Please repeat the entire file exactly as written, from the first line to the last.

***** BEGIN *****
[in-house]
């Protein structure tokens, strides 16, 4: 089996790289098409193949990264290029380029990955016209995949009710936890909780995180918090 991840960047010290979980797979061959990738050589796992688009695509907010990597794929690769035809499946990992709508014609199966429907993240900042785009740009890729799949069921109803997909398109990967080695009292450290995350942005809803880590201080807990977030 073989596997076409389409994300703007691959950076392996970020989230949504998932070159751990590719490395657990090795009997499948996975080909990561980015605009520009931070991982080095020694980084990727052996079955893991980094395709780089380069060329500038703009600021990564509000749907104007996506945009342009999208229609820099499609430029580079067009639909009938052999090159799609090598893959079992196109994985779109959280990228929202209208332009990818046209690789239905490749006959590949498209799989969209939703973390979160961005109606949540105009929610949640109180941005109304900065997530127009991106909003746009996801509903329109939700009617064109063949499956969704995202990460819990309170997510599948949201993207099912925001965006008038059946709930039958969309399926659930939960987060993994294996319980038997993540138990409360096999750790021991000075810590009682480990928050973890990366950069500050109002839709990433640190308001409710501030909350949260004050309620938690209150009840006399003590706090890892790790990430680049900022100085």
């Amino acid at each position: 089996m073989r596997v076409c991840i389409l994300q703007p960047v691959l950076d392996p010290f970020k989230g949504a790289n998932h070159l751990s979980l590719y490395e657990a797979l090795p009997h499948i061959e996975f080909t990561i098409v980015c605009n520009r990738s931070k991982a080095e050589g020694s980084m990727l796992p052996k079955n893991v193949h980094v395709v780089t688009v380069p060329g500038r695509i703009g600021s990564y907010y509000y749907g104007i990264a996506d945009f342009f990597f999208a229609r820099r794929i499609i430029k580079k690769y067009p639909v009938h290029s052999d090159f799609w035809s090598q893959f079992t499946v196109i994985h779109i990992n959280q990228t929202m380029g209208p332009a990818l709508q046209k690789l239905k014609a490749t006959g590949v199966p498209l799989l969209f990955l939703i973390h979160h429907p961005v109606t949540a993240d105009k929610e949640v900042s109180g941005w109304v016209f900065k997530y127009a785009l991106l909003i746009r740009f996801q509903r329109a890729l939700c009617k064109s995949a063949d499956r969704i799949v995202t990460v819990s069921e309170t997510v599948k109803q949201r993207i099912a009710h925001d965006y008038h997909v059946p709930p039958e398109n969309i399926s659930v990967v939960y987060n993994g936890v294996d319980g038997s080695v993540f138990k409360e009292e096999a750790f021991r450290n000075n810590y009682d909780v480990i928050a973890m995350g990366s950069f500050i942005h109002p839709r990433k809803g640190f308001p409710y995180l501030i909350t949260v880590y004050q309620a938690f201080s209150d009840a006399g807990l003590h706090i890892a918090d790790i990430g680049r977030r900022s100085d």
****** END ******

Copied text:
[in-house]
């Protein structure tokens, strides 16, 4: 089996790289098409193949990264290029380029990955016209995949009710936890909780995180918090 991840960047010290979980797979061959990738050589796992688009695509907010990597794929690769035809499946990992709508014609199966429907993240900042785009740009890729799949069921109803997909398109990967080695009292450290995350942005809803880590201080807990977030 073989596997076409389409994300703007691959950076392996970020989230949504998932070159751990590719490395657990090795009997499948996975080909990561980015605009520009931070991982080095020694980084990727052996079955893991980094395709780089380069060329500038703009600021990564509000749907104007996506945009342009999208229609820099499609430029580079067009639909009938052999090159799609090598893959079992196109994985779109959280990228929202209208332009990818046209690789239905490749006959590949498209799989969209939703973390979160961005109606949540105009929610949640109180941005109304900065997530127009991106909003746009996801509903329109939700009617064109063949499956969704995202990460819990309170997510599948949201993207099912925001965006008038059946709930039958969309399926659930939960987060993994294996319980038997993540138990409360096999750790021991000075810590009682480990928050973890990366950069500050109002839709990433640190308001409710501030909350949260004050309620938690209150009840006399003590706090890892790790990430680049900022100085």
């Amino acid at each position: 089996m073989r596997v076409c991840i389409l994300q703007p960047v691959l950076d392996p010290f970020k989230g949504a790289n998932h070159l751990s979980l590719y490395e657990a797979l090795p009997h499948i061959e996975f080909t990561i098409v980015c605009n520009r990738s931070k991982a080095e050589g020694s980084m990727l796992p052996k079955n893991v193949h980094v395709v780089t688009v380069p060329g500038r695509i703009g600021s990564y907010y509000y749907g104007i990264a996506d945009f342009f990597f999208a229609r820099r794929i499609i430029k580079k690769y067009p639909v009938h290029s052999d090159f799609w035809s090598q893959f079992t499946v196109i994985h779109i990992n959280q990228t929202m380029g209208p332009a990818l709508q046209k690789l239905k014609a490749t006959g590949v199966p498209l799989l969209f990955l939703i973390h979160h429907p961005v109606t949540a993240d105009k929610e949640v900042s109180g941005w109304v016209f900065k997530y127009a785009l991106l909003i746009r740009f996801q509903r329109a890729l939700c009617k064109s995949a063949d499956r969704i799949v995202t990460v819990s069921e309170t997510v599948k109803q949201r993207i099912a009710h925001d965006y008038h997909v059946p709930p039958e398109n969309i399926s659930v990967v939960y987060n993994g936890v294996d319980g038997s080695v993540f138990k409360e009292e096999a750790f021991r450290n000075n810590y009682d909780v480990i928050a973890m995350g990366s950069f500050i942005h109002p839709r990433k809803g640190f308001p409710y995180l501030i909350t949260v880590y004050q309620a938690f201080s209150d009840a006399g807990l003590h706090i890892a918090d790790i990430g680049r977030r900022s100085d």